143 Figures 55-56 and Table 9 show that the position, i.e. latit ude and longitude, estimated by the IMU/Vision integration agree quite well with that given by the IMU/DGPS integration. These results also clearly show that the IMU/Vision system can certainly supplement the IMU measurements without a significant loss of accuracy during a GPS outage. Furthermore, the authors have i nvestigated the error estimation of the IMU/Vision fusion algorithm in Fig. 56. Figure 56 shows that the Kalman filter used for fusion achieves convergence and also that th e error involved in the position estimation reduces with time. These results are encourag ing since it further si gnifies the potential use of the vision system as an alte rnative to GPS in updating IMU errors. 7.6 Validation of IMU/Vision Orientat ion Results with Ground Truth The survey for this validation can also be pe rformed as previously discussed Section 7.1. These survey measurements were then compared with the IMU/Vision system orientations transformed into the appropriate frame to be co mpared with survey readings. This transformation can be found in (R andeniya 2006). Figure 57 illustrates the comparison between the IMU/DG PS, IMU/Vision and survey orientations for the short test section.
144 Figure 57: Comparison of IMU/Vision orientations with survey data. It is clear from Fig. 57 that th e IMU/Vision orientations are re latively closer to the survey orientations than those of IM U/DGPS. Since these results ar e obtained from a single test on an actual roadway one must be cautious and employ further experimentation to generalize the above conclusion. Table 10 shows the maximum error percentages estimated between the IMU/Visi on, IMU/GPS systems and the survey. It is clear that from the Figure 57 and Table 10 that the orientations match reasonably well. The maximum percent errors are quite satisfactor y considering the relatively large distance interval at which the images are captured.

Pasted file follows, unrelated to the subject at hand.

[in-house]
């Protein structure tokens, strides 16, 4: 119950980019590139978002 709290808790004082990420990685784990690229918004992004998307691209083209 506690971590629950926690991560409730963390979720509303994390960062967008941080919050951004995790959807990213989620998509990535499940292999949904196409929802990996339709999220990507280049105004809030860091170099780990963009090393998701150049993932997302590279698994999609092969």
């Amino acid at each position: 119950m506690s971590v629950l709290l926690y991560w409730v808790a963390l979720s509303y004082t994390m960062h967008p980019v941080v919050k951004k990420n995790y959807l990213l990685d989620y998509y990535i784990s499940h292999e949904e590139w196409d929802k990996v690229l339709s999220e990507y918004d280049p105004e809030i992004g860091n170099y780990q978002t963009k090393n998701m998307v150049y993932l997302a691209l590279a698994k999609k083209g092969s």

145Table 10: Maximum error percentages between the IMU/Vision and IMU/GPS system estimates and the actual survey. IMU/Vision IMU/GPS Rotation Survey estimate (rad) Estimate (rad) Error (%) Estimate (rad) Error (%) Roll 0.0347 0.0296 14.71 0.051 46.97 Pitch -0.018 -0.023 28.01 -0.030 66.67 Yaw 0.392 0.332 15.31 0.273 30.36 Finally, Table 10 compares the orientation measurements performed by IMU/Vision and IMU/GPS systems with respect to those of the actual survey. It is seen that for this particular test run, IMU/Vision system estimat es orientations that are closer to survey measurements than those meas ured from the IMU/GPS system.